Just a few months ago, California’s Democratic-controlled legislature seemed poised to pass the nation’s toughest restrictions on for-profit colleges. School owners publicly fretted that they’d have to shut down.
Over Labor Day, Gov. Gavin Newsom declared his support for reclassifying an estimated 2 million California workers as employees instead of independent contractors. But while Democratic presidential candidates have seized upon labor standards of gig workers as a campaign issue, many questions remain about AB 5’s implications.
The Fair Labor Standards Act has strict rules regarding paying nonexempt employees, and California is even stricter; one of the key components is that employees must be paid for every hour they work
In the 2019 American economy, the big are getting bigger. Mergers are everywhere — the number of mergers and acquisitions exceeded 15,000 in 2017, a record for a single year, with 2018 a close second.
Pressure is increasing on counties to sign up more people for food stamps since the state’s participation rate is one of the lowest in the nation. But greater enrollment may require more money or more state intervention.
Next year, voters will be asked to amend Prop. 13 through a ballot measure that will upset more than 40 years of that steadiness and a “no surprises” business environment. It’s a tax hit businesses can’t afford, especially in an economy with flat consumer spending and trade tariffs.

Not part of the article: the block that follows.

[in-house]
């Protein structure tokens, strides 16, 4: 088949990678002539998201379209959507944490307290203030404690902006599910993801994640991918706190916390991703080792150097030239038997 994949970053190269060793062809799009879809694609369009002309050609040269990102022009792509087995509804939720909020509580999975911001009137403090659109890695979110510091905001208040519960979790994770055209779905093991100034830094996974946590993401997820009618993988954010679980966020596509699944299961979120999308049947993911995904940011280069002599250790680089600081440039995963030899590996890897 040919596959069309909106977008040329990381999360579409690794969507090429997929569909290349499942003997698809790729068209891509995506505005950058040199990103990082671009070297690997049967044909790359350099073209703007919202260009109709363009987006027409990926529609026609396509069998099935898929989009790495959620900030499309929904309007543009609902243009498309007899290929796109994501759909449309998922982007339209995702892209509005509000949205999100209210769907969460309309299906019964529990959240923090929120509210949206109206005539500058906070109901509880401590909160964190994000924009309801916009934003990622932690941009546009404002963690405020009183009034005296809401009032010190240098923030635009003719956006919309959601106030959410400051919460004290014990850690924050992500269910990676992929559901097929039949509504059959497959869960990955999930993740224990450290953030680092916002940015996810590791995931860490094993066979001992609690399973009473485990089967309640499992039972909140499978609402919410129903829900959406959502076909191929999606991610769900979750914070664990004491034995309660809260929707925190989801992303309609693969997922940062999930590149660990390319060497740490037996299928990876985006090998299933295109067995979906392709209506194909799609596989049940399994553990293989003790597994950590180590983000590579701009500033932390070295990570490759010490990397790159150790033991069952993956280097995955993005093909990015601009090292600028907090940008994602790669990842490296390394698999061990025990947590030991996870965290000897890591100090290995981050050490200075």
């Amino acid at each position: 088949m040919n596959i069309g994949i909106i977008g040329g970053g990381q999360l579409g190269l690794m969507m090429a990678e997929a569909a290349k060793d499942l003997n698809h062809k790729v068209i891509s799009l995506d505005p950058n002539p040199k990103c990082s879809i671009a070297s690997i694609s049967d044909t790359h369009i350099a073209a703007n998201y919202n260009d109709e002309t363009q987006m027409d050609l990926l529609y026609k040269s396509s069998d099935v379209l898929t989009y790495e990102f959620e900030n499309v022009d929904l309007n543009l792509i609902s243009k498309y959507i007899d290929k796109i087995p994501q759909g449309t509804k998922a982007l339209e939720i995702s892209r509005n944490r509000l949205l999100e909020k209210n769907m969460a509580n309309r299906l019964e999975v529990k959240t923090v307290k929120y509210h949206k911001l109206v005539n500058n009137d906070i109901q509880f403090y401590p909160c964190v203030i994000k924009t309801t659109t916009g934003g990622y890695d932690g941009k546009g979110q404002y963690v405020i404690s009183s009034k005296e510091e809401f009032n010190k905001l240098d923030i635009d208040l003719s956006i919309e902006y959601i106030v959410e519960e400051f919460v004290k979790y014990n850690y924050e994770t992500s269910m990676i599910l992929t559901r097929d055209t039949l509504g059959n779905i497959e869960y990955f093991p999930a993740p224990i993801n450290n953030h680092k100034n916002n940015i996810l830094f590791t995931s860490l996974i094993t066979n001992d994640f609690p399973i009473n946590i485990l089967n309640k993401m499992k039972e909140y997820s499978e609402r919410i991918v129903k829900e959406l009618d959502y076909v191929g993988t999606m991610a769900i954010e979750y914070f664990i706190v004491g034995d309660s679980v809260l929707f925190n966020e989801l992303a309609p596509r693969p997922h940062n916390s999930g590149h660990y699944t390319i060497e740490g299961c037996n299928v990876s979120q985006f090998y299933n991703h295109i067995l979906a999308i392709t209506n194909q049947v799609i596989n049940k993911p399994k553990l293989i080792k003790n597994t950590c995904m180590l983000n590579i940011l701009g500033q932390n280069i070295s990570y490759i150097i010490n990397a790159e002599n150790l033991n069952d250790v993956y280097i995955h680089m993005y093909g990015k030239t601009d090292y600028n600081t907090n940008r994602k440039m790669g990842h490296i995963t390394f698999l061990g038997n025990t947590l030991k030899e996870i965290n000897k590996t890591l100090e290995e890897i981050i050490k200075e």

Consumer advocates worry that PG&E may try to stick customers with damages from past fires — the debt that drove them into bankruptcy.
A momentous Supreme Court decision. A presidential candidate weighing in. A noisy late-August demonstration outside the Capitol. Not Washington, but Sacramento. Not abortion or guns — Dynamex.
California is facing a growing shortage of primary care physicians, one that is already afflicting rural areas and low-income inner city areas, and is forecasted to impact millions of people within ten years.
Mediterranean climates, like California’s, typically follow boom and bust cycles, marked by a predictable shift between cold and wet and hot and dry. But the changing climate will amplify that pattern with weather that is, at times, wetter and at other times hotter.